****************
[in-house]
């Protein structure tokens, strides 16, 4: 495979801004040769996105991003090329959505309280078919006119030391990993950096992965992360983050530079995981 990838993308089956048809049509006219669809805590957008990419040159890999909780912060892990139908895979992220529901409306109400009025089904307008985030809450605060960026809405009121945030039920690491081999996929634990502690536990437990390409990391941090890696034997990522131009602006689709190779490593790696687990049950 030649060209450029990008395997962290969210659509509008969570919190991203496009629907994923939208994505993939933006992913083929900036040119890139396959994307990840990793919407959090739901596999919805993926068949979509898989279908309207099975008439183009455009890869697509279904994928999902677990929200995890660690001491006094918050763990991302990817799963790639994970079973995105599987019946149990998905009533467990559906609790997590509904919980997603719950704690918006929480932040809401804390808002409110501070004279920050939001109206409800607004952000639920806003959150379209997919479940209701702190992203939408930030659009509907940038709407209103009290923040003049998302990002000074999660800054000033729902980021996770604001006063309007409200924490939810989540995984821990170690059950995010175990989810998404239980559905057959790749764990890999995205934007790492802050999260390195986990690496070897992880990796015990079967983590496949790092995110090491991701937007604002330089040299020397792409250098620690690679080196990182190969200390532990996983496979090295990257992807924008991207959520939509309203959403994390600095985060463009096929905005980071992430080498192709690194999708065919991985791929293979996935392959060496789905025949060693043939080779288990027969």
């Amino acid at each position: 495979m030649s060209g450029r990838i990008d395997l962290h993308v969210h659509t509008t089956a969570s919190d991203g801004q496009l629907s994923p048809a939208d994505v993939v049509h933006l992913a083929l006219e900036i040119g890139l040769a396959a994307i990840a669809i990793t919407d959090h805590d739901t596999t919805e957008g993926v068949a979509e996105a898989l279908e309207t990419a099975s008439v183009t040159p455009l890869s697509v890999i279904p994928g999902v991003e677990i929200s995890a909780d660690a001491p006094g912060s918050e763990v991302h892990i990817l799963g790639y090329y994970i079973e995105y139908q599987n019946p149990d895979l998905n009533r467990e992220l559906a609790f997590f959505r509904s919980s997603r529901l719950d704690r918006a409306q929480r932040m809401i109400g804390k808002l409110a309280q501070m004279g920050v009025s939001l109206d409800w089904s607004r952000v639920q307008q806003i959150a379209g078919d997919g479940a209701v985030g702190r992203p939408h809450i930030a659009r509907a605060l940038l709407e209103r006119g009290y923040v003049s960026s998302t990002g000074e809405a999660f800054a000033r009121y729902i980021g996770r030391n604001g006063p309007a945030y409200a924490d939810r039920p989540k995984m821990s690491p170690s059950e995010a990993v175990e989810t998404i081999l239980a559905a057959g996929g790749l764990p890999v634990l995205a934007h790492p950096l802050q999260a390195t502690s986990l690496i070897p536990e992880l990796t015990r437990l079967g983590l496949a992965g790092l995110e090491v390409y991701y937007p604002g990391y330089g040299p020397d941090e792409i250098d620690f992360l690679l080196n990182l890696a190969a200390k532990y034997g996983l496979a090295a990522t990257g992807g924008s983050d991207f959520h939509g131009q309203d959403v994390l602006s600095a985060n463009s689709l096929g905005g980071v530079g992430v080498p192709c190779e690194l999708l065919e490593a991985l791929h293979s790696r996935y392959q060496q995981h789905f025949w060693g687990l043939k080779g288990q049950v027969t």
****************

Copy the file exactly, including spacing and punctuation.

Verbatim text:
[in-house]
């Protein structure tokens, strides 16, 4: 495979801004040769996105991003090329959505309280078919006119030391990993950096992965992360983050530079995981 990838993308089956048809049509006219669809805590957008990419040159890999909780912060892990139908895979992220529901409306109400009025089904307008985030809450605060960026809405009121945030039920690491081999996929634990502690536990437990390409990391941090890696034997990522131009602006689709190779490593790696687990049950 030649060209450029990008395997962290969210659509509008969570919190991203496009629907994923939208994505993939933006992913083929900036040119890139396959994307990840990793919407959090739901596999919805993926068949979509898989279908309207099975008439183009455009890869697509279904994928999902677990929200995890660690001491006094918050763990991302990817799963790639994970079973995105599987019946149990998905009533467990559906609790997590509904919980997603719950704690918006929480932040809401804390808002409110501070004279920050939001109206409800607004952000639920806003959150379209997919479940209701702190992203939408930030659009509907940038709407209103009290923040003049998302990002000074999660800054000033729902980021996770604001006063309007409200924490939810989540995984821990170690059950995010175990989810998404239980559905057959790749764990890999995205934007790492802050999260390195986990690496070897992880990796015990079967983590496949790092995110090491991701937007604002330089040299020397792409250098620690690679080196990182190969200390532990996983496979090295990257992807924008991207959520939509309203959403994390600095985060463009096929905005980071992430080498192709690194999708065919991985791929293979996935392959060496789905025949060693043939080779288990027969």
């Amino acid at each position: 495979m030649s060209g450029r990838i990008d395997l962290h993308v969210h659509t509008t089956a969570s919190d991203g801004q496009l629907s994923p048809a939208d994505v993939v049509h933006l992913a083929l006219e900036i040119g890139l040769a396959a994307i990840a669809i990793t919407d959090h805590d739901t596999t919805e957008g993926v068949a979509e996105a898989l279908e309207t990419a099975s008439v183009t040159p455009l890869s697509v890999i279904p994928g999902v991003e677990i929200s995890a909780d660690a001491p006094g912060s918050e763990v991302h892990i990817l799963g790639y090329y994970i079973e995105y139908q599987n019946p149990d895979l998905n009533r467990e992220l559906a609790f997590f959505r509904s919980s997603r529901l719950d704690r918006a409306q929480r932040m809401i109400g804390k808002l409110a309280q501070m004279g920050v009025s939001l109206d409800w089904s607004r952000v639920q307008q806003i959150a379209g078919d997919g479940a209701v985030g702190r992203p939408h809450i930030a659009r509907a605060l940038l709407e209103r006119g009290y923040v003049s960026s998302t990002g000074e809405a999660f800054a000033r009121y729902i980021g996770r030391n604001g006063p309007a945030y409200a924490d939810r039920p989540k995984m821990s690491p170690s059950e995010a990993v175990e989810t998404i081999l239980a559905a057959g996929g790749l764990p890999v634990l995205a934007h790492p950096l802050q999260a390195t502690s986990l690496i070897p536990e992880l990796t015990r437990l079967g983590l496949a992965g790092l995110e090491v390409y991701y937007p604002g990391y330089g040299p020397d941090e792409i250098d620690f992360l690679l080196n990182l890696a190969a200390k532990y034997g996983l496979a090295a990522t990257g992807g924008s983050d991207f959520h939509g131009q309203d959403v994390l602006s600095a985060n463009s689709l096929g905005g980071v530079g992430v080498p192709c190779e690194l999708l065919e490593a991985l791929h293979s790696r996935y392959q060496q995981h789905f025949w060693g687990l043939k080779g288990q049950v027969t």